A rough start of the year for tech stocks was amplified Friday when job-based social media company LinkedIn saw its shares plummet over 40 per cent, wiping $10bn off its value thanks to weak earnings.
The company announced that sales for the current quarter would be six per cent lower than expected ($820m on expectations of $867m), but critically, earnings per share were more than 25 per cent lower than expected. The news sent the shares into freefall.
Despite the massive drop, it is not as bad news as you might think for LinkedIn. The company is in good shape and has a pretty solid foundation of over 400 million users, both paying and non-paying.
What LinkedIn did suffer from, however, has been unjustifiable exuberance on the part of the stock market: its shares were running at more than 50 times its earnings. That is nearly double what similar tech stocks are valued at, and two-and-a-half times the S&P average of 20 times earnings.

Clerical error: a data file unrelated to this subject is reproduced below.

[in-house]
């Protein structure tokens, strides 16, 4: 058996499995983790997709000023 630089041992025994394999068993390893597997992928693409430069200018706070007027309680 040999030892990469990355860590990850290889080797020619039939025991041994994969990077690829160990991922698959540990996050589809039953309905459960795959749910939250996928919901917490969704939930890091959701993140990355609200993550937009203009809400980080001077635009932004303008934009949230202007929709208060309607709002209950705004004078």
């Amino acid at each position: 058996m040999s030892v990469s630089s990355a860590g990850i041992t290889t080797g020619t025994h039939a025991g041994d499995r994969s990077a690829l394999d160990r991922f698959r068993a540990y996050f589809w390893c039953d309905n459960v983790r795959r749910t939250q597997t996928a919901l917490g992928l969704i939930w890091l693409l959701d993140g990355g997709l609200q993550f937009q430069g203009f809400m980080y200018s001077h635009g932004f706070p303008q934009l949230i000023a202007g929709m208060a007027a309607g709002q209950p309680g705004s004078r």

The sign that LinkedIn was no longer exhibiting stellar growth popped that valuation pretty quickly. The share drop brings LinkedIn's share price to around 33 times its earnings, so it is possible that it may drop again if growth doesn't pick up next quarter.
In terms of growth, LinkedIn was running at 35 per cent and that has slowed to around 20 per cent, despite determined efforts by the company to become more than a job search tool and start bringing in user-generated content and make the site more of a Facebook-for-suits.
That effort has led to 7 per cent more visits to the LinkedIn site and a jump of 26 per cent on clicks. The company's new mobile app is also garnering praise in much the same way as Facebook's mobile strategy.
But with many expecting 2016 to be the year of reckoning for many grossly over-valued tech companies, and with tech stocks dropping faster than a stock market that has done little but go down since the start of the year, it looks like LinkedIn was in the wrong place at the wrong time. What this all means for companies that aren't making any money remains to be seen. ®
PS: Salesforce's stock price is also down by 12 per cent to $58; Workday is down 16 per cent to $54; NetSuite is down 14 per cent to $60; Tableau is down 50 per cent to $41... it's been a bloodbath for cloud biz and tech shares in general.